The American Cancer Society awareness event "Relay For Life" is held in over 5000 communities around the country-usually high schools and colleges.
Thanks to several local businesses and the efforts of local massage therapist Michelle Dillon and co-chair Jeff Miller, Rye will be added to that tally for the first time.
Friday's event starts at 4 p.m. in Rye Town Park and continues overnight with a Survivors' Reception, face painting, an outdoor movie, live music, overnight games and a magician.
"We are privileged to be able to have it overlooking the Sound at Rye Town Park," said Dillon who was motivated to pull off the event in record time.
"I got involved when Megan McGrady from the American Cancer Society came to the Rye Chamber of Commerce meeting, I believe in February," she recalled.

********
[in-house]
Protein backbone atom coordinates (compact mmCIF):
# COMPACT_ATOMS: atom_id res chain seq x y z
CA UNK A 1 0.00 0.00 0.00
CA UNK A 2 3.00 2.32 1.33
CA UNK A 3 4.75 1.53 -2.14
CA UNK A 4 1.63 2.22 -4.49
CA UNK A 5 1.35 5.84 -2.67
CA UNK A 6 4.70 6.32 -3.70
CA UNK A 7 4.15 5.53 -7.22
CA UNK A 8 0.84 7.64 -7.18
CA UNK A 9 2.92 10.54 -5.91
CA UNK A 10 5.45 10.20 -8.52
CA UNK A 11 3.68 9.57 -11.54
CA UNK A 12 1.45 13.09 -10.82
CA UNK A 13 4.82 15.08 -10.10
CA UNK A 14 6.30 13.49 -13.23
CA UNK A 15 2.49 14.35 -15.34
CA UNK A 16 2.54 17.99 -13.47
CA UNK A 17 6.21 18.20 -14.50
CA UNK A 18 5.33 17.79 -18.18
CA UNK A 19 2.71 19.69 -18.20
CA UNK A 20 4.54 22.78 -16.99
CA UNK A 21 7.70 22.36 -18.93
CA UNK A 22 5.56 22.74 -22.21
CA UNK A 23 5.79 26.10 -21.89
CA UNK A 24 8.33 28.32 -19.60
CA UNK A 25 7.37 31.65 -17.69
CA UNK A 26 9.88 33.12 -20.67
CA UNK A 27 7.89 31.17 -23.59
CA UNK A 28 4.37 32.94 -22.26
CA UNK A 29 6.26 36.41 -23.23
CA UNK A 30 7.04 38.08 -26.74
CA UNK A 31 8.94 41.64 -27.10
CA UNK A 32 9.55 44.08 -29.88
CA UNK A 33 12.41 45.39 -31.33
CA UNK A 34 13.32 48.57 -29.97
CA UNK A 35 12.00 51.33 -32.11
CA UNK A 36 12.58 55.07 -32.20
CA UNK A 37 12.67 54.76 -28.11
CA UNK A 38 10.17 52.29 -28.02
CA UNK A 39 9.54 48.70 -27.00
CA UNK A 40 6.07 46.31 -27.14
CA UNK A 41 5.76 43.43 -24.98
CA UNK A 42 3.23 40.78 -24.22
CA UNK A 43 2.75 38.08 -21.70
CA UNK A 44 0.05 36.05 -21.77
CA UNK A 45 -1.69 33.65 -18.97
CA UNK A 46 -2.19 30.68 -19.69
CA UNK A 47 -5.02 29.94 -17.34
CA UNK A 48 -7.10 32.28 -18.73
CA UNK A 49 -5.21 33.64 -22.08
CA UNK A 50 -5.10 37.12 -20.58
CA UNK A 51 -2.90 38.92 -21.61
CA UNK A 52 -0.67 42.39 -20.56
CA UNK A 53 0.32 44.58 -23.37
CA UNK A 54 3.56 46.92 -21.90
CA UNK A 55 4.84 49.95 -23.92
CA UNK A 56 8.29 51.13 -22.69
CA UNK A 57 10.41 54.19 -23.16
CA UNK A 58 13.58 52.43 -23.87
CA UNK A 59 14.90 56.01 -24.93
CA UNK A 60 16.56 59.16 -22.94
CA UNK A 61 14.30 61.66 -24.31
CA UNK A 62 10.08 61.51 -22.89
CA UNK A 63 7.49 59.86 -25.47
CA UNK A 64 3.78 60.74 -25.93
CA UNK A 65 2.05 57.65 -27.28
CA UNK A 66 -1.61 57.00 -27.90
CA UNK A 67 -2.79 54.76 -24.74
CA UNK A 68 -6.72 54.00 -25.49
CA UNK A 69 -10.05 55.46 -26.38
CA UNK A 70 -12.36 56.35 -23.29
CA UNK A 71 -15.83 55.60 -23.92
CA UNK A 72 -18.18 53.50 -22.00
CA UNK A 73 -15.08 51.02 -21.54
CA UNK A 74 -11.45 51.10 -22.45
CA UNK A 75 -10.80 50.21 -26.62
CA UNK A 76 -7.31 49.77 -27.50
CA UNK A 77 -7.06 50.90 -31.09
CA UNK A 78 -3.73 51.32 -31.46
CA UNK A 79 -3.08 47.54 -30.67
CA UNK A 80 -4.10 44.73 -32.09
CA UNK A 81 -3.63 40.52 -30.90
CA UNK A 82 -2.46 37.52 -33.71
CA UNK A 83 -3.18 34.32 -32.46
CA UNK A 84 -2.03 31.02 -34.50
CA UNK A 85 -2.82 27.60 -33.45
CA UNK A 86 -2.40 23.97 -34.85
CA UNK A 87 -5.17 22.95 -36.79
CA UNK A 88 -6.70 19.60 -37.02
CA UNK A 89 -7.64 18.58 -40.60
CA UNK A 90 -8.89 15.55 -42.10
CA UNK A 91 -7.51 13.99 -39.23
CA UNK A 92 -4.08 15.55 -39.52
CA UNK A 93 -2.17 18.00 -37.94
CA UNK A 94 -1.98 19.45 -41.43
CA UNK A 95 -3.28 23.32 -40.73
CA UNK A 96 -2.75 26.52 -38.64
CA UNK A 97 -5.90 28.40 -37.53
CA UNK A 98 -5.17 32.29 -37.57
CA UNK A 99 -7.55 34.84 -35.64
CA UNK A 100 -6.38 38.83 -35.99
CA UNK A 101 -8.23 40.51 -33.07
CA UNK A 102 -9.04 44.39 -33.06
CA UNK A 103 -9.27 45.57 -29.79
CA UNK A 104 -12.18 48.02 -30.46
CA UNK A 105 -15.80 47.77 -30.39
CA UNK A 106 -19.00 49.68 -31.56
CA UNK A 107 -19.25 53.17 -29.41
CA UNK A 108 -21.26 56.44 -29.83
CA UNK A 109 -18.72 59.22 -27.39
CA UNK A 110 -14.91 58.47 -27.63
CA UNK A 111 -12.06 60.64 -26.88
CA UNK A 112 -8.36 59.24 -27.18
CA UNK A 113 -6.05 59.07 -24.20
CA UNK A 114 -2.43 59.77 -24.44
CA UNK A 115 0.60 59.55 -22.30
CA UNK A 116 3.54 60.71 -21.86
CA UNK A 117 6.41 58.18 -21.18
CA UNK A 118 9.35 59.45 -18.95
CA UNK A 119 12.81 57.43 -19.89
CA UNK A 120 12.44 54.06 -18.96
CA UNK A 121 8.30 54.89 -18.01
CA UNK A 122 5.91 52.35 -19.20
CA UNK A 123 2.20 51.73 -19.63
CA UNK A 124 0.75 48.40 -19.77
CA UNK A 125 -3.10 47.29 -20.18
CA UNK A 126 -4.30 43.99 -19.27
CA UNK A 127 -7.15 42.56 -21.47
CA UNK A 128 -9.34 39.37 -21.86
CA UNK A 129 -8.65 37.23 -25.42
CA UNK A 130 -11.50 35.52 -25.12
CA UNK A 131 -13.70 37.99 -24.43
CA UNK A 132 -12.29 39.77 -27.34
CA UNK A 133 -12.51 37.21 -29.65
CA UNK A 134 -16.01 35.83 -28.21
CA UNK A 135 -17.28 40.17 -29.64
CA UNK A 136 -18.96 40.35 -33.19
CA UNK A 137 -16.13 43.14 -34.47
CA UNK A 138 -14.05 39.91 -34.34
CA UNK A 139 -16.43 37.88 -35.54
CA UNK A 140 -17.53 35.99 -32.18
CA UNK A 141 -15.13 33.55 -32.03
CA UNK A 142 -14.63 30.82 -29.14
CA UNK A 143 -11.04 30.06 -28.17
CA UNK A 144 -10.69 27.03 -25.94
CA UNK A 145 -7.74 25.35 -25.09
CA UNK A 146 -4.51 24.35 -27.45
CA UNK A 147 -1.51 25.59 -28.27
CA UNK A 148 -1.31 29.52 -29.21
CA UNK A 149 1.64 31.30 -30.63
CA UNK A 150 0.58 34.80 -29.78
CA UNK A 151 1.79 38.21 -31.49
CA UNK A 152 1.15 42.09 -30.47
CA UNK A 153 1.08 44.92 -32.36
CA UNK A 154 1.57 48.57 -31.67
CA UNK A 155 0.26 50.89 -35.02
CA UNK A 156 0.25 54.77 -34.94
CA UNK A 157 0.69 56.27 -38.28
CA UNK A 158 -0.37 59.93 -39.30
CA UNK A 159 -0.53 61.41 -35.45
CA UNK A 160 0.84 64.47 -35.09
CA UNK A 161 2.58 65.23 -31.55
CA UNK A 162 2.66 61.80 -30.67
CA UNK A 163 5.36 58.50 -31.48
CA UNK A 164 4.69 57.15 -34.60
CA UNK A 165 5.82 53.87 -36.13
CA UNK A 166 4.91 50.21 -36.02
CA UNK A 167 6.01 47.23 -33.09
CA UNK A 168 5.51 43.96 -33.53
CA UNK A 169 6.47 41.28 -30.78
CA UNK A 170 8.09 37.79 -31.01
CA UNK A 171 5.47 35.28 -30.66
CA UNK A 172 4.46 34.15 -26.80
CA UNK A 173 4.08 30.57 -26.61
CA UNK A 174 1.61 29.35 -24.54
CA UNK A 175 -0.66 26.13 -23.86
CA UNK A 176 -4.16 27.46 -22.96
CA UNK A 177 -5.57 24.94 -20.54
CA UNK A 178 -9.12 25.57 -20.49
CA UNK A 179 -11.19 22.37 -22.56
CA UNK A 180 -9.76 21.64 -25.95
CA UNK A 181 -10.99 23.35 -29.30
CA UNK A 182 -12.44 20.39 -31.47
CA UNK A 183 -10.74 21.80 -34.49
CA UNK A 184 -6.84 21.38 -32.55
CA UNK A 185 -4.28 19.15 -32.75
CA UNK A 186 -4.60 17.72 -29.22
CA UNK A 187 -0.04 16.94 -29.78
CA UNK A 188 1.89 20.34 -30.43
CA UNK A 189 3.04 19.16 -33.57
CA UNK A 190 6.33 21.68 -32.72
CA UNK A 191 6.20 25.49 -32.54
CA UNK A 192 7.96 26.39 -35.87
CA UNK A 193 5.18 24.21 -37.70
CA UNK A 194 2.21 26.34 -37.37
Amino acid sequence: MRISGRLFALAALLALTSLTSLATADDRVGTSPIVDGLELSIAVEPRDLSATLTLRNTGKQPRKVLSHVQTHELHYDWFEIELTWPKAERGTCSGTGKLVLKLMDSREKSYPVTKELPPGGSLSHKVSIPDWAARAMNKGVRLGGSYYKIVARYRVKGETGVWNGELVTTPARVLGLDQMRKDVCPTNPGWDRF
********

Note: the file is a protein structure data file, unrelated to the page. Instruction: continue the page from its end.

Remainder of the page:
"We have food coming from , , , , and . is donating coffee," said Dillon. Other businesses such as PQ, Home Depot, and also answered the call. "So many people have been so helpful," Dillon said. "I know there are many more."
It turns out Dillon is highly motivated and deeply involved in the cause. A licensed massage therapist, she is trained in Oncology Hospital Massage and Mastectomy Massage. "[The video] "Phluff the Girls" on Youtube is a MUST WATCH for all women," she recommended emphatically.
"I found that I had many clients walking through my door with a history of cancer and decided it was important to find out as much as possible in order to provide the best service. I have learned scar tissue treatments and will work directly on mastectomy scars helping to increase range of motion and reduce pain in the surrounding areas, massage for chemotherapy induced neuropathy which has been helpful to help bring the feeling back in the hands and feet of some clients," said Dillon.
But it's also personal and deeply rooted in her family history. "I have also had 2 previous oncology scares and as of today working on scare [number] 3," Dillion shared. "I have never had cancer but lots of doctors keep thinking I might..."
"Relay for Life" got its start in 1985 when oncology surgeon Dr. Gordy Klatt, of Tacoma, Washington, used his passion for marathons to raise money for the American Cancer Society.